PART THREE IN THE 1948 NWA WATERLOO HISTORY SERIES
by Dick Bourne, Mid-Atlantic Gateway
The NWA's early history with the various belts that represented their world heavyweight title is a bit odd, because even though the organization was formed in 1948, they didn't actually own their own title belt
until 1959, as outlined in the book Crown Jewel (available on Amazon and from the Mid-Atlantic Gateway Book Store.) Before that, they used various belts that belonged to others.
In an earlier article, I wrote about my pilgrimage to the Hotel President in Waterloo, Iowa, and the historic events of July 18, 1948 at a wrestling card in that same city. July 18, 1948, is a day that holds a special place in pro wrestling history, as a group of five Midwest wrestling promoters led by Iowa promoter Paul "Pinkie" George met at the Hotel President to forge
the documents that chartered the National Wrestling Alliance. Later that night, they all attended a card at Waterloo's Electric Park that featured a heavyweight title defense by Orville Brown against Joe Dusek, a match which I argue was the first de facto defense of the NWA World Heavyweight Championship.
The first belt used as the NWA Heavyweight title belt was actually a modified belt created in 1936 that had been used to recognize an earlier claim to the world championship. It was the Midwest Wrestling Association (MWA) belt, and it was the belt worn into the ring in Waterloo on July 18, 1948 when champion Orville Brown defended against Joe Dusek. Brown was the MWA Heavyweight Champion at that time as recognized by the MWA based in Kansas City. But because of the events at the Hotel President earlier in that day, it was in a practical sense the first defense of the new National Wrestling Alliance title.
|Screen capture / pbs.org|
The MWA championship belt (seen in this late 1930s photo above with champion John Pesek's photo) was modified to represent the name of the new NWA organization by placing new plates that said "National" and "Alliance" over "Midwest" and "Association," the the original words cast on the belt.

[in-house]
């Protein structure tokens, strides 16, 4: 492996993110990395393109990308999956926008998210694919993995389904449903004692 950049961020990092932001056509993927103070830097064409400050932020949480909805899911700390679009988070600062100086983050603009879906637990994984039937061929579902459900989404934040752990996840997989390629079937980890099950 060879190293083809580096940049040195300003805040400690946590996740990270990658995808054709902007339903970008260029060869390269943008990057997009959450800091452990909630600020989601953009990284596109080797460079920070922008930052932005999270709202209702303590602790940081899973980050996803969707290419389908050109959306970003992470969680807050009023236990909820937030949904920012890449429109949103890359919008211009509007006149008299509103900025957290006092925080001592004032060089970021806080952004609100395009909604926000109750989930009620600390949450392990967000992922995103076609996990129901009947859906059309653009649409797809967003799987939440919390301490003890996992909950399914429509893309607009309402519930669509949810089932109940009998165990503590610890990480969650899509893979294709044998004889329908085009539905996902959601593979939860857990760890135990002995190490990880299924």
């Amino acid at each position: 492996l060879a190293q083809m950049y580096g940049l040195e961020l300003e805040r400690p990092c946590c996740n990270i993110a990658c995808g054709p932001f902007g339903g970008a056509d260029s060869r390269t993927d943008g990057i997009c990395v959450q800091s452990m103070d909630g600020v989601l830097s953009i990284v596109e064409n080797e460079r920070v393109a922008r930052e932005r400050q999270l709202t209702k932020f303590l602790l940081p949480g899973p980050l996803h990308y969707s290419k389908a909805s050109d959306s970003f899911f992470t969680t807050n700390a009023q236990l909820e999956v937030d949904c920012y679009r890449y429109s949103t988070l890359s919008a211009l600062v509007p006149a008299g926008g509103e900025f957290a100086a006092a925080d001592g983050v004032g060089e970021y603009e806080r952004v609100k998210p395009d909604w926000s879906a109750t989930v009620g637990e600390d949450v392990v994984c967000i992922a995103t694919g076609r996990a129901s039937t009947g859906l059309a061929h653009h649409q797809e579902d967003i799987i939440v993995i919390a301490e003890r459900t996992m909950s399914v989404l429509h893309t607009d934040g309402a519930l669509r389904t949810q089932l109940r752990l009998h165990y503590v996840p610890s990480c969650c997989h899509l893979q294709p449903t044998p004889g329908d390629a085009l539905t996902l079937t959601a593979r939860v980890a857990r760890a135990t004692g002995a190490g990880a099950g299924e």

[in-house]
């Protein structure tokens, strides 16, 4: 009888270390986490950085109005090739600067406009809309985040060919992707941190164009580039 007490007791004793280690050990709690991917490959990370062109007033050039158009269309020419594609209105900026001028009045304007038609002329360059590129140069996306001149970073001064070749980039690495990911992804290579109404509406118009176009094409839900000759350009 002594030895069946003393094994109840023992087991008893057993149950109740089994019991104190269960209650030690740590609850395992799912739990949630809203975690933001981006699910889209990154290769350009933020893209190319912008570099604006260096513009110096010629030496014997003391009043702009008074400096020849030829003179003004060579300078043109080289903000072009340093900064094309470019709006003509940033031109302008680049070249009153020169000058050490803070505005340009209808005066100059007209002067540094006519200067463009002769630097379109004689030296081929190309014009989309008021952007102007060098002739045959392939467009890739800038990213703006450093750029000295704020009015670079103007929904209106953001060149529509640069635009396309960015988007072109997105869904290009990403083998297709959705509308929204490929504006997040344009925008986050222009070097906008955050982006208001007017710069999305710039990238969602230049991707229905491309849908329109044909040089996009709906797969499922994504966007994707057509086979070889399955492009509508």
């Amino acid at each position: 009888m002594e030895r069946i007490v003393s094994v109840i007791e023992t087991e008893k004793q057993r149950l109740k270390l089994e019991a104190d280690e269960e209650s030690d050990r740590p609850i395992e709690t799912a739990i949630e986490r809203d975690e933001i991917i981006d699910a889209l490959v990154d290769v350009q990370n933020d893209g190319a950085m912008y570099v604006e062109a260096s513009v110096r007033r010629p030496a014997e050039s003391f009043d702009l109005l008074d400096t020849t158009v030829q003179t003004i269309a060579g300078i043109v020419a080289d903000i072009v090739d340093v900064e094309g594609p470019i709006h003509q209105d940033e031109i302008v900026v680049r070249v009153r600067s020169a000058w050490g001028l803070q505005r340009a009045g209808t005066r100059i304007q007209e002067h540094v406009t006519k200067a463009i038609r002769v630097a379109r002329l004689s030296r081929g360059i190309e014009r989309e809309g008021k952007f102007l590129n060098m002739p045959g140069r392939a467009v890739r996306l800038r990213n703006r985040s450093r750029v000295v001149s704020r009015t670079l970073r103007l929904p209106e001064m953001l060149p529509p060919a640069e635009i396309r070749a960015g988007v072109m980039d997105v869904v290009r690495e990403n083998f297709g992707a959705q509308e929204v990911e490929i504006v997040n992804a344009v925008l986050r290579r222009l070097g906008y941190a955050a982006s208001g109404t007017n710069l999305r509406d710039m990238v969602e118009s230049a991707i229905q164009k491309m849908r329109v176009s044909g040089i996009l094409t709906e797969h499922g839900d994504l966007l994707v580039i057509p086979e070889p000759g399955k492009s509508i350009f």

|Screen capture / pbs.org|
If you look closely at the image above, you can see the two new National Alliance script plates attached where Midwest and Association were. That's champion Orville Brown's photo in the center oval.
ORVILLE BROWN AND LOU THESZ
Brown wore this modified belt as NWA World Champion until his career was tragically cut short by an automobile accident in late 1949, just weeks before a scheduled title unification match with Lou Thesz, who was also a claimant to the world title out of St. Louis. At that point Thesz was recognized as NWA champion. He began using his own world title belt that he had been presented by St. Louis promoter Tom Packs in 1937 (known commonly now as the "Thesz belt") to represent the NWA world title belt from that point forward.
The "Thesz belt" was recognized as the NWA title belt until 1957 when Thesz stepped down as NWA kingpin, losing the title to his handpicked successor Dick Hutton. Thesz owned his belt and did not allow the NWA to keep using it as their title belt, taking it with him on tour of the far east. Hutton, known as the champion without a belt, briefly used promoter Al Haft's WLW-TV title belt as his championship belt during his reign. The NWA finally had their own belt made in 1959 (the belt covered in my book Crown Jewel), the first belt the NWA actually owned, presented to then champion Pat O'Connor.
For more on the Midwest Wrestling Association / National Wrestling Alliance belt, see this feature from the Antiques Roadshow on PBS. Thanks to William Murdock for his assistance with this article. And thanks as always to Tim Hornbaker and his book "National Wrestling Alliance."